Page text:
So does she see Saint Etienne as a long-term project? ‘Until we run out ideas. Until we become boring old buggers.’ 

When Sarah Cracknell swears, she does it delightfully… 

Pete Wiggs on Kim & Kelley Deal’s band, the Breeders
‘They’re a bit more of a traditional Rock band, aren’t they? 
I think we’re a bit more like accountants.’ 
Sarah: ‘STEADY…!’

Monday, 16 August 2021



Album Review of: 
‘IN RETROSPECT 1966-1969’ 
(vinyl 1986, Atlantic SD 365391, 
CD 1990, Raven RVCD 14)

‘Life could be ecstasy, with you and me endlessly,’ in that debut Summer of Lurve, sniggery psychedelic brats who deliberately miss-hear the Rascals “Groovin’” for the first time argue whether vocalist Felix Cavaliere closes the second line with the word ‘endlessly’ or ‘LSD’. Later Ravers would make the same sniggery joke by capitalising the ‘E’ of ‘ecstasy’ that closes the opening line. Felix – an ex-Twist Kid from Joey Dee & The Starliters, disclaims all such druggy inferences. As well he might. The luscious Afro-Cuban glide of “Groovin’”, he confesses, is about sweet erotic not stoned narcotic indulgences. Whatever – bird-song, congas and sunshine harmonica, it remains a high-velocity bullet through the brain of a record. 

The Young Rascals started out as one of a million American answers to the British invasion, better and more fortunate than most. They played to an audience of 56,000, supporting the Beatles at Shea Stadium just six months after forming. From their debut chart nibbler, “I Ain’t Gonna Eat Out My Heart Anymore” in January 1966, as journalist David Hepworth later noted, ‘it opens with a sneer and a drum-roll… as (he) rehearses the polished put-downs he intends to call down upon his wayward lover’ (‘Q’, October 1993), with its stinging guitar-break, it becomes track one here. To be followed by the exuberantly attacking blue-eyed Soul no.1 “Good Lovin’”, all the way through to “Carry Me Back” in September 1969, they log fourteen straight U.S. Top Fifty hits for Atlantic, dropping the ‘Young’ prefix roughly midway as their style and status matures. 

They’d started out as a Wop-Bop New Jersey-Italian four-piece playing convincing R&B, while wearing Little Lord Fauntleroy choirboy shirts and knickerbockers in order to visually imprint a ‘rascally’ identity onto a basically unpretentious and non-extrovert band. But, as this twenty-five-track compilation (twenty on the vinyl edition) effortlessly proves, they were no musical slouches. Drummer and co-vocalist Dino Danelli was a graduate of the Lionel Hampton school of swing, blending the Latin and cool Jazz tinges into “Groovin’”. While strong group compositions such as “Heaven” and “People Got To Be Free” show an evolving verve at matching social-aware lyrics to radio-friendly melodies, the latter a rousing plea widely interpreted as a Martin Luther King tribute which sold a clear million singles two decades before U2’s “Pride (In The Name Of Love)”. Whatever its provenance, with non-obtrusive horns and gospel-fused energies, it’s perfectly attuned to the restlessly impatient mood of the times.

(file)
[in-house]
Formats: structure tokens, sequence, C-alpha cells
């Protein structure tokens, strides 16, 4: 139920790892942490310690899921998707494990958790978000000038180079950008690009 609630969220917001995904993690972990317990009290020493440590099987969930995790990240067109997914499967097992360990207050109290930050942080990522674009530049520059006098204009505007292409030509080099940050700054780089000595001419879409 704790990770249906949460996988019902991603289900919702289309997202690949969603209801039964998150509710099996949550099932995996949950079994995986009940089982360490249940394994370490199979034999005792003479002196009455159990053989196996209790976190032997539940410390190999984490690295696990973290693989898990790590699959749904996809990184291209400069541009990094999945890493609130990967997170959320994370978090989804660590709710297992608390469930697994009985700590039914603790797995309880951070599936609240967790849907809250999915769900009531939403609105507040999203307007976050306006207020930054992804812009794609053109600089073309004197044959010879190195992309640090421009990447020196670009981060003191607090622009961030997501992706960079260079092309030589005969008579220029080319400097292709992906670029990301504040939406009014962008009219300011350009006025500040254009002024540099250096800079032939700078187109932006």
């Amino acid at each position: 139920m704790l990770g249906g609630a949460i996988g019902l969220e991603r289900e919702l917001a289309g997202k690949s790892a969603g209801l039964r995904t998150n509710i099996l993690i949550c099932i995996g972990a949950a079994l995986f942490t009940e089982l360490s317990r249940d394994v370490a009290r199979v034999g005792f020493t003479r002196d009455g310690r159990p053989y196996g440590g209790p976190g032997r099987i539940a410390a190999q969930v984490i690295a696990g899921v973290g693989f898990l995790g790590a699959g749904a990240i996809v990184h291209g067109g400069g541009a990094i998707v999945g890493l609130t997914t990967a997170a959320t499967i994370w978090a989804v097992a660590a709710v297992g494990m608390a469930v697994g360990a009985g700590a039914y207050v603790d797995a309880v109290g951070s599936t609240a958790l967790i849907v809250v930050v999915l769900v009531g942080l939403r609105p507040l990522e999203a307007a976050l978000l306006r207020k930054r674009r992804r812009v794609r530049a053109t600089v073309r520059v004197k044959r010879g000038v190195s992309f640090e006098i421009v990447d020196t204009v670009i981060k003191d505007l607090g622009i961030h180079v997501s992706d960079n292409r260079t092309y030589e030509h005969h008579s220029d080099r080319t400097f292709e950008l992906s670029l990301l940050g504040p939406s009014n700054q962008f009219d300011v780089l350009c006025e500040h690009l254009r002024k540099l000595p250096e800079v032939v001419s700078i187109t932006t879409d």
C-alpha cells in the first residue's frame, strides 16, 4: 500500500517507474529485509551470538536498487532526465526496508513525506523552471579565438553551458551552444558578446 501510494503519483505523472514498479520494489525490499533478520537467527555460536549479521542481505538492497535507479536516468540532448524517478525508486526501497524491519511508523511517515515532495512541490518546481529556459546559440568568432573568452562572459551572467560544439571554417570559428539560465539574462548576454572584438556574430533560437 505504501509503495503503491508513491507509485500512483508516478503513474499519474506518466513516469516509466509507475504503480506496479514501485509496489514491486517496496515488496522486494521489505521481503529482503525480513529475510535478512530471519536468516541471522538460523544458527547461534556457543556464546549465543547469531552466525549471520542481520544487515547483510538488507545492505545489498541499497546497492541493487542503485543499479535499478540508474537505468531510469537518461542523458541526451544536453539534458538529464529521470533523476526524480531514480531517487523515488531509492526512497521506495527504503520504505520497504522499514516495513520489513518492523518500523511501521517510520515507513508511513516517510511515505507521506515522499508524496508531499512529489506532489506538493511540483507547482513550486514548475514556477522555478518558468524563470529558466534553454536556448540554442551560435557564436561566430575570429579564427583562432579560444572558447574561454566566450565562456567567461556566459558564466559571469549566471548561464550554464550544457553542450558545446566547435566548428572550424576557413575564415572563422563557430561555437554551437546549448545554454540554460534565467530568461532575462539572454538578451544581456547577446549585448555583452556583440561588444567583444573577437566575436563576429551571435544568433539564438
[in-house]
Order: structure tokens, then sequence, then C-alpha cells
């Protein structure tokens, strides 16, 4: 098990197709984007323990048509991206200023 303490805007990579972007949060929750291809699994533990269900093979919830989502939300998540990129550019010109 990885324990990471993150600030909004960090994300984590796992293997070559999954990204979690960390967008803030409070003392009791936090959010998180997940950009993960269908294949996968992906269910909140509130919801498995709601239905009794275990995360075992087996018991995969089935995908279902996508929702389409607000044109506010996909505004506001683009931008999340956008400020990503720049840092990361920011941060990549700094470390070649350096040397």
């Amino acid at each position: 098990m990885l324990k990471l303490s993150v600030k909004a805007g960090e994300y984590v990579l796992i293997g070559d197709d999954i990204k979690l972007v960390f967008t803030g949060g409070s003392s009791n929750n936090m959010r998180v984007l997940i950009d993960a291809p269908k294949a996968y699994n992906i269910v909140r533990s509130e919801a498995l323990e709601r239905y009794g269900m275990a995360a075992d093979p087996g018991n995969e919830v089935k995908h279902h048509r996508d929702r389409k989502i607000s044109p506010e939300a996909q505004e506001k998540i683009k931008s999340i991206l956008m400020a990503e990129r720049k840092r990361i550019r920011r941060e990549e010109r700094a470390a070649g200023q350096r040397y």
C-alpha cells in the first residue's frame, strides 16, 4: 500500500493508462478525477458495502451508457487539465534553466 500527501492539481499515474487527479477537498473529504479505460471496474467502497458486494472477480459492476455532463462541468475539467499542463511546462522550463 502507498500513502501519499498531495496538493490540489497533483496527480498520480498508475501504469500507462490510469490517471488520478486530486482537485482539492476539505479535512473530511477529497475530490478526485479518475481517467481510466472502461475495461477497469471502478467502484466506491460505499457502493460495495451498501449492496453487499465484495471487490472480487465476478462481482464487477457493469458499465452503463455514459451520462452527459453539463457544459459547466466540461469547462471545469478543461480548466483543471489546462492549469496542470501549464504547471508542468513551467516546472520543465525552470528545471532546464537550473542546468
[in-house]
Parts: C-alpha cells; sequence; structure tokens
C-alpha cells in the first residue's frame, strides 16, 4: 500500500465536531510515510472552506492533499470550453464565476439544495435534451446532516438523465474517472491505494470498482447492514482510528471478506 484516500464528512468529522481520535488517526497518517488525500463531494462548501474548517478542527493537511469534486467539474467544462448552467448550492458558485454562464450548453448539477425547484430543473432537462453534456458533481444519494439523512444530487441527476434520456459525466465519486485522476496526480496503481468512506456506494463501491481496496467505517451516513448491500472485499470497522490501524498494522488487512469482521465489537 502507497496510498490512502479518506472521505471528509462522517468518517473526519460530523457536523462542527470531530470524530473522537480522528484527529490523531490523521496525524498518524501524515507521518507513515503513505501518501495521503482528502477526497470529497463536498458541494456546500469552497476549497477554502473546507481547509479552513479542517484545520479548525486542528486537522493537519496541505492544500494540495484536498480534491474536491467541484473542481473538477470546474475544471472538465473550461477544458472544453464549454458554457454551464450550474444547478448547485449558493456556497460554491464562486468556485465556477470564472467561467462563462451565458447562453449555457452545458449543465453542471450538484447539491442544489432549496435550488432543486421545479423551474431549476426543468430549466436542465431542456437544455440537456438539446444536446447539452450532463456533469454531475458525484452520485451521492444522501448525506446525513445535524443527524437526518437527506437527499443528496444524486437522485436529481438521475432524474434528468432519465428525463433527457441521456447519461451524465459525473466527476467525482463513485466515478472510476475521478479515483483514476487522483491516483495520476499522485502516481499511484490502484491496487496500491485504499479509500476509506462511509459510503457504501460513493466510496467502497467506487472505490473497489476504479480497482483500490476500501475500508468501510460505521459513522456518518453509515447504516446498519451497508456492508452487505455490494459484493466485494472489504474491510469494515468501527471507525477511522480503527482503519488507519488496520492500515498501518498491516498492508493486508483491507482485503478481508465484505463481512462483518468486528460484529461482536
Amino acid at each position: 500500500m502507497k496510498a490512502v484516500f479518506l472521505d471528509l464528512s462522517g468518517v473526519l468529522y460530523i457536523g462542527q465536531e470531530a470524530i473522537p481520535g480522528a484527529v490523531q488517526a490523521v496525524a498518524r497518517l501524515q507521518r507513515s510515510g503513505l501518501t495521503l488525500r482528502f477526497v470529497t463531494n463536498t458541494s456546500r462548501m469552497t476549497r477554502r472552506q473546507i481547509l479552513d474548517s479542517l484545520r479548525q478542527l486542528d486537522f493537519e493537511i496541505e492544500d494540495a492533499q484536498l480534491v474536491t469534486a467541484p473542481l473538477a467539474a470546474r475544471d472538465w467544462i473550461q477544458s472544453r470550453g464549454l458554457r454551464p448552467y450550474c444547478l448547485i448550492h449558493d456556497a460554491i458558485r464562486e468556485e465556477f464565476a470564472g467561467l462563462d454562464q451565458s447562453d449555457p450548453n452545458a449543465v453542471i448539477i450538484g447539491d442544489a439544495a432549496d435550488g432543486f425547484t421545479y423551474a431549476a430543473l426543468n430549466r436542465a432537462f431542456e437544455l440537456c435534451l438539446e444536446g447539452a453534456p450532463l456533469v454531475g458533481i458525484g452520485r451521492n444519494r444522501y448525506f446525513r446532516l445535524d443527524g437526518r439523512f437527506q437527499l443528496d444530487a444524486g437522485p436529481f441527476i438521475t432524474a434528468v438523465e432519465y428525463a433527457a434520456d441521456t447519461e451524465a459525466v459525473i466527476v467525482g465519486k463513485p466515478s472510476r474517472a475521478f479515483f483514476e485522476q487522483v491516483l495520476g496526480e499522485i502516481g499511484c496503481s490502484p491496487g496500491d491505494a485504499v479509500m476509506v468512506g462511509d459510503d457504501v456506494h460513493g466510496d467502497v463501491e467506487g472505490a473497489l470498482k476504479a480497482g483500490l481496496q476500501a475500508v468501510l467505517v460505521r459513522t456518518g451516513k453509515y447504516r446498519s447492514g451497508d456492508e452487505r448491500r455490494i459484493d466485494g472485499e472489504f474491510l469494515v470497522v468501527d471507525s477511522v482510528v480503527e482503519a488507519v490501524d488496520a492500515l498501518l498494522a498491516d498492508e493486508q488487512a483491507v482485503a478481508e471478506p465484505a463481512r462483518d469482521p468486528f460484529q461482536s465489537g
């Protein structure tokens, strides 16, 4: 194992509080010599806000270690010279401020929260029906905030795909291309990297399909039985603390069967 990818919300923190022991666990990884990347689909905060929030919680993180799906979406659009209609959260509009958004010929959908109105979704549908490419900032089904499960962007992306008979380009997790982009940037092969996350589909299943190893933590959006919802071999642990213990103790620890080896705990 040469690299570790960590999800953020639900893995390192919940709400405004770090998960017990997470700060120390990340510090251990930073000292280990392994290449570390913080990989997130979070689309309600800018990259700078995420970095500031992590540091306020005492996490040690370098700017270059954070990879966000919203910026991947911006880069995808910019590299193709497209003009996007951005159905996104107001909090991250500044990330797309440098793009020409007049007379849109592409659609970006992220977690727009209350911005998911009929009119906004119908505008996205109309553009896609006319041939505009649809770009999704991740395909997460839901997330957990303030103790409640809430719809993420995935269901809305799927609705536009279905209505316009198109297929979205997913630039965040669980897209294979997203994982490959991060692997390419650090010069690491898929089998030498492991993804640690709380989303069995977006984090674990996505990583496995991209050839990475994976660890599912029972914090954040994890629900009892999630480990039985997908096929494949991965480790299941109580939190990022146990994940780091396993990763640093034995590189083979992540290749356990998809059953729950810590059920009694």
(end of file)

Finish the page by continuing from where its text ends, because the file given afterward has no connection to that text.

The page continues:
They only went Top Ten once in the U.K., although “A Girl Like You” narrowly grazed the fifty. But ‘in a world that’s constantly changing,’ probably their finest single – “How Can I Be Sure”, treated with waltz-time swirling strings and French accordion, fell foul of cover versions, first done acceptably well by Dusty Springfield, then more successfully and ineptly by the wretched David Cassidy. The Rascals ‘NME’ review at the time said ‘when I tell you that it’s largely waltz-time with an accordion in the backing, you’ll probably shudder. But don’t! Because there’s also a sensitive solo vocal, unmistakeable West Coast harmonies, a strong jazz feeling blended with the waltz rhythm, and deep-throated cellos weaving in and out of the backing.’ 

Meanwhile, after a brief acid phase, the Rascals withdrew. Danelli became a ‘Disciple Of Soul’ for Little Steven Van Zandt’s ‘Men Without Women’ (1982) album, Cavaliere scored a one-off solo hit with “Only The Heart Sees” (in April 1980), Danelli and Canadian guitarist Gene Cornish enjoy a slight revival as half of smooth power-chord rockers Fotomaker, while percussionist Eddie Brigati recorded a “Groovin’” à la Disco, then vanished. But this set is really all that matters. John Cougar Mellancamp tributes the (Young) Rascals as influences, alongside Frankie Lymon and the Shanri-La’s on his hit single “R.O.C.K In The USA”, and in such company is a mighty fine place to be. 

Ecstasy, endlessly. 

Track By Track By Track...

(1) ‘I Ain’t Gonna Eat Out My Heart Anymore’ (2:46), US no.52, written by Kori Burton & London-born songwriter Pam Sawyer, with Eddie Brigati’s lead talk-vocals 

(2) ‘Slow Down’ (3:14), B-side of (1), cover of the Larry Williams song 

(3) ‘Good Lovin’’ (2:31), US no.1, written by Artie Resnick & Rudy Clark. Originally recorded by the Olympics, and ineptly covered in the UK by Brian Poole & The Tremeloes, the Rascals is the definitive version. 

(4) ‘Mustang Sally’ (4:01), B-side of (3), cover of the Wilson Pickett hit 

(5) ‘You Better Run’ (2:27), US no.20, written by Eddie Brigati & Felix Cavaliere. Covered in the UK by Listen, an early Robert Plant group. 

(6) ‘Come On Up’ (2:45), US no.43, written by Felix Cavaliere 

(7) ‘Love Is A Beautiful Thing’ (2:31), B-side of (5), written by Eddie Brigati & Felix Cavaliere 

(8) ‘What Is The Reason’ (2:24), B-side of (6), written by Eddie Brigati & Felix Cavaliere 

(9) ‘I’ve Been Lonely Too Long’ (3:02), US no.16, written by Felix Cavaliere, stabbing keyboard with Motown drum-snap and call-back vocal responses 

(10) ‘Baby Let’s Wait’ (3:20) from 1966 LP ‘The Young Rascals’, written by Kori Burton & Pam Sawyer 

(11) ‘Groovin’’ (2:32), US no.1, written by Eddie Brigati & Felix Cavaliere, bass by Chuck Rainey 

(12) ‘A Girl Like You’ (2:51), US no.10, written by Eddie Brigati & Felix Cavaliere

(13) ‘How Can I Be Sure’ (2:54), US no.4, written by Eddie Brigati & Felix Cavaliere 

(14) ‘It’s Wonderful’ (2:35), US no.20, written by Eddie Brigati & Felix Cavaliere